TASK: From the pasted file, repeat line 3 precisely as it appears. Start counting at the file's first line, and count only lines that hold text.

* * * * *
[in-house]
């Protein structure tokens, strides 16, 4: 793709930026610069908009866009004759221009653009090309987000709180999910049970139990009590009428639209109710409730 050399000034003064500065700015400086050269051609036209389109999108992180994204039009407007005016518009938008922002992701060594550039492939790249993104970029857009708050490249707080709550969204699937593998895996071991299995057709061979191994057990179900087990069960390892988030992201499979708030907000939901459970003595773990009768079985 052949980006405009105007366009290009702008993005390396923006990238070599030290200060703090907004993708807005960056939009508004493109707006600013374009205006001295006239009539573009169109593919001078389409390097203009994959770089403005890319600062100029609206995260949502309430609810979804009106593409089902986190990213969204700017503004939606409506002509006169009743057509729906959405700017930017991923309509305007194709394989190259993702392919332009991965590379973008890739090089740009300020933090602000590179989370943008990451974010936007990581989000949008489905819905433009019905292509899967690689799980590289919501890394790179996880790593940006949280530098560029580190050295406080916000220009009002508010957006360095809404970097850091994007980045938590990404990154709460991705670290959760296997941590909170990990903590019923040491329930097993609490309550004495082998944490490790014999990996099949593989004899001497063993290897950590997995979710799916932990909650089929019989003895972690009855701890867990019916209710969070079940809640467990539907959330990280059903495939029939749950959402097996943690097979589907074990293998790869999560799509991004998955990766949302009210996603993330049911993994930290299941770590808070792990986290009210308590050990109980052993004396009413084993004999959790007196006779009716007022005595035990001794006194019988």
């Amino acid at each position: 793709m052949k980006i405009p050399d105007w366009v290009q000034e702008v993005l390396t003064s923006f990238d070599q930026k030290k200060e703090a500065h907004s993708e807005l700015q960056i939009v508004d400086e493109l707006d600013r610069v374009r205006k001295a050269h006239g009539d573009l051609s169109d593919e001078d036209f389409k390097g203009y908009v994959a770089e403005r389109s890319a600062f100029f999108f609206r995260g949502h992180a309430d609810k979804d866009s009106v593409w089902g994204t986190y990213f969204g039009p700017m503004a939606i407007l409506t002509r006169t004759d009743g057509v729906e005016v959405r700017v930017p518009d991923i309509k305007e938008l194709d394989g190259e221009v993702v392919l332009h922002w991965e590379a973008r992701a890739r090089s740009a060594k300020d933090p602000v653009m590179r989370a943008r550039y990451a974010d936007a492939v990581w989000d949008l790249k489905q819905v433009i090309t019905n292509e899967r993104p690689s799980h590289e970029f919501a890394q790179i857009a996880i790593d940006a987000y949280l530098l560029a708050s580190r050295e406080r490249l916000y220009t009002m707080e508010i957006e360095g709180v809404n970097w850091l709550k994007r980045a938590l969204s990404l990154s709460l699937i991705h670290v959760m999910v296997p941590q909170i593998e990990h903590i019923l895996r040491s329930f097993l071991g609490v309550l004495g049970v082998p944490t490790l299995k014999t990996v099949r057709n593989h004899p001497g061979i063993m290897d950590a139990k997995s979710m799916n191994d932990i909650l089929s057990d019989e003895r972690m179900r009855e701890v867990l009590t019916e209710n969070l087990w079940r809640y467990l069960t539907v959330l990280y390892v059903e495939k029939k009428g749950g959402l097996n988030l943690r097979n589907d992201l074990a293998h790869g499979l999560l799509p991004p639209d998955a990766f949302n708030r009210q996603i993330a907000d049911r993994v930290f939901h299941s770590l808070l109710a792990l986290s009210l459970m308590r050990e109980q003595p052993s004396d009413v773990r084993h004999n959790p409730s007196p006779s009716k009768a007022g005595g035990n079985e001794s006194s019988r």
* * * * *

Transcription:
């Amino acid at each position: 793709m052949k980006i405009p050399d105007w366009v290009q000034e702008v993005l390396t003064s923006f990238d070599q930026k030290k200060e703090a500065h907004s993708e807005l700015q960056i939009v508004d400086e493109l707006d600013r610069v374009r205006k001295a050269h006239g009539d573009l051609s169109d593919e001078d036209f389409k390097g203009y908009v994959a770089e403005r389109s890319a600062f100029f999108f609206r995260g949502h992180a309430d609810k979804d866009s009106v593409w089902g994204t986190y990213f969204g039009p700017m503004a939606i407007l409506t002509r006169t004759d009743g057509v729906e005016v959405r700017v930017p518009d991923i309509k305007e938008l194709d394989g190259e221009v993702v392919l332009h922002w991965e590379a973008r992701a890739r090089s740009a060594k300020d933090p602000v653009m590179r989370a943008r550039y990451a974010d936007a492939v990581w989000d949008l790249k489905q819905v433009i090309t019905n292509e899967r993104p690689s799980h590289e970029f919501a890394q790179i857009a996880i790593d940006a987000y949280l530098l560029a708050s580190r050295e406080r490249l916000y220009t009002m707080e508010i957006e360095g709180v809404n970097w850091l709550k994007r980045a938590l969204s990404l990154s709460l699937i991705h670290v959760m999910v296997p941590q909170i593998e990990h903590i019923l895996r040491s329930f097993l071991g609490v309550l004495g049970v082998p944490t490790l299995k014999t990996v099949r057709n593989h004899p001497g061979i063993m290897d950590a139990k997995s979710m799916n191994d932990i909650l089929s057990d019989e003895r972690m179900r009855e701890v867990l009590t019916e209710n969070l087990w079940r809640y467990l069960t539907v959330l990280y390892v059903e495939k029939k009428g749950g959402l097996n988030l943690r097979n589907d992201l074990a293998h790869g499979l999560l799509p991004p639209d998955a990766f949302n708030r009210q996603i993330a907000d049911r993994v930290f939901h299941s770590l808070l109710a792990l986290s009210l459970m308590r050990e109980q003595p052993s004396d009413v773990r084993h004999n959790p409730s007196p006779s009716k009768a007022g005595g035990n079985e001794s006194s019988r």